We moved to the Valley from Boston. I have been assured that from a gourmet point of view, Boston isn’t one of the great cities. I would not know since I’m not a gourmet, but I do know the difference between a good meal, a well-prepared meal, and … well … the food they serve in most of the local restaurants.
Garry and I ate out a lot when we were courting. Less after we got married because that was exactly when Garry discovered he liked meatloaf and I discovered I preferred very polite wait staff. We compromised and although we didn’t go out quite as often as we had, we still went out on our days off, whenever they were.
The thing about cities is you can find any kind of cuisine you want. Nothing is so obscure you can’t find a restaurant specializing in it. Hungarian? Vietnamese? Every kind of Chinese, Japanese, Thai, Korean and Italian from Florence to Sicily. Not to mention German, Brazilian, and English Pub. And so much more. If it isn’t world-class, it’s nonetheless really good. And there’s no place that does better with seafood of all kinds. Boston specializes in chowder (pronounced chow-dah, if you please).
We moved to the Valley. However idyllic the river and dams might be, the gastronomic scenery was — to put it kindly — disappointing. This is an area where garlic is an exotic spice and black pepper considered adventurous. Food — no matter what the supposed origin — is bland, usually overcooked and probably drowned in brown gravy. With a side of white bread.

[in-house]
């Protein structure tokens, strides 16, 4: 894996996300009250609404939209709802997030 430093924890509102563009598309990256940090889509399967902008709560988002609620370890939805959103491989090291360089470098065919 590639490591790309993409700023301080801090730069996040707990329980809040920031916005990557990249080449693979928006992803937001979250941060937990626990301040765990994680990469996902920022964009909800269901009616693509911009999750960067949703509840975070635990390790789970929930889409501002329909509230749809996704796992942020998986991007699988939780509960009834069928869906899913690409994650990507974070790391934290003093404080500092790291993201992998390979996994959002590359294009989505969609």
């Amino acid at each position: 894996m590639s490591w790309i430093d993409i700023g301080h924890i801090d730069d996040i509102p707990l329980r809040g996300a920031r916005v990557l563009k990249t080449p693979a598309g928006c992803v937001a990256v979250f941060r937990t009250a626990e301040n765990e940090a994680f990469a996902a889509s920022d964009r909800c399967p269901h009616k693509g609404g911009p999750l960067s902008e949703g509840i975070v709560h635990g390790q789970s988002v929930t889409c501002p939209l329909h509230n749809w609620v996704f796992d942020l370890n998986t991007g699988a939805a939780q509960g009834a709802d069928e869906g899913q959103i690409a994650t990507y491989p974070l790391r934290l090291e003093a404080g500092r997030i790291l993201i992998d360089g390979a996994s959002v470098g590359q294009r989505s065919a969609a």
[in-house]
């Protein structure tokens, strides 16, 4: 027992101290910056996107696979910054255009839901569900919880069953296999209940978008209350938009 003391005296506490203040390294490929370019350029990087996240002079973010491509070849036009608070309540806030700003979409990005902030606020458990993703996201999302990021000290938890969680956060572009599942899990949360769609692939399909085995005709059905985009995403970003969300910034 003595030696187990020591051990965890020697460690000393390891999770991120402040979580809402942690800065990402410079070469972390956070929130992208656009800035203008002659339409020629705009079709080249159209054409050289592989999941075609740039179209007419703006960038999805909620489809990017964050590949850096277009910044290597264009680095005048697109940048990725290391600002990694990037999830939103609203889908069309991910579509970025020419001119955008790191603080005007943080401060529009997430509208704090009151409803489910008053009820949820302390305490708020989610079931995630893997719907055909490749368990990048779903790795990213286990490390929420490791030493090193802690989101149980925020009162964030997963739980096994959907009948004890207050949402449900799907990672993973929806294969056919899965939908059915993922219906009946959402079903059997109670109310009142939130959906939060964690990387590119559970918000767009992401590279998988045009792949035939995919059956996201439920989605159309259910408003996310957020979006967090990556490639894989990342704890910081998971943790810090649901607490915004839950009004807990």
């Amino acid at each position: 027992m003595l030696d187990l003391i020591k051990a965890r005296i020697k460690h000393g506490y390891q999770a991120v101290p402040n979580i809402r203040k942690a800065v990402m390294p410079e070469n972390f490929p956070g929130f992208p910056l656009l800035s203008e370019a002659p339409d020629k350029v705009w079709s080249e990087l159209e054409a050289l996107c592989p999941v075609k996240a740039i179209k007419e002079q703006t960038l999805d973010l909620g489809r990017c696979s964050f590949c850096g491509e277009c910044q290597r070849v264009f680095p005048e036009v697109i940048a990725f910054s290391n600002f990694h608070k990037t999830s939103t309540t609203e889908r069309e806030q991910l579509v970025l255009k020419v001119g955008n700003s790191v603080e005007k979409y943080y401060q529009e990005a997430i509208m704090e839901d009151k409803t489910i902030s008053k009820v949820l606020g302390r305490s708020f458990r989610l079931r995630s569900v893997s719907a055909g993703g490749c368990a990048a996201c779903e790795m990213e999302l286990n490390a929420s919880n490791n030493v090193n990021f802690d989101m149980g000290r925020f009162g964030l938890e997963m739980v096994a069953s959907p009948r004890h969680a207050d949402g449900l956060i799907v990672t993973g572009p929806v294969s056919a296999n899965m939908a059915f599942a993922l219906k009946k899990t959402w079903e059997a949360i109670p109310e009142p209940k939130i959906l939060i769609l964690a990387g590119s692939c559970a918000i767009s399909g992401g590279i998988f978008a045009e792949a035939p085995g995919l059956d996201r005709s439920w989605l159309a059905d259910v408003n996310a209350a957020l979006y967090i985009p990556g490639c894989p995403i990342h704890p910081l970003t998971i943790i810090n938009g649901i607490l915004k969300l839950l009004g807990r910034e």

Even the so-called Chinese restaurants include white bread with the take-out.
We had moved from the land of Really Great Seafood to the Valley of tasteless glop. The only bright spot was (is) breakfast. Good coffee, eggs, and bacon with a side of pancakes are the pinnacle of haute cuisine.
Until Wanakura (in Milford) arrived, a Japanese restaurant that serves excellent Japanese cuisine. Over the years, word has spread, so it has become popular and rather pricey. Nonetheless, it remains our top destination for birthday and anniversary celebrations.
Otherwise, may I strongly recommend to those visiting our beautiful Blackstone Valley who would like to avoid disappointment? Don’t choose fancy restaurants. They will charge you more money for mediocre or outright bad food. Keep it simple. You can count on almost any restaurant to produce a pretty good burger and fries.
Pizza? This is not Brooklyn or even Queens. They do not grasp the concept of a crispy crust. It’s edible. Mostly. Some places deliver. We prefer the frozen pizza from the grocery store. If you want good Italian food, I’ll cook you something.
Enjoy a hearty breakfast at Mom’s in the middle of town, or any one of the little diner-type hole-in-the-wall breakfast places. The coffee is good and hot. As for dinner, check out the diner in Mendon. I don’t know how late it’s open, so you might want to call first. Otherwise, there’s an Asian fusion place in North Smithfield (RI) and the aforementioned Wanakura. Or hike on up to Worcester, or better yet, down to Providence.
What do I do when guests come calling?
I cook. Even my lesser efforts are better than almost all the local eateries.
DISAPPOINTMENT – DINING IN THE VALLEY IS NO GASTRONOMIC TRIUMPH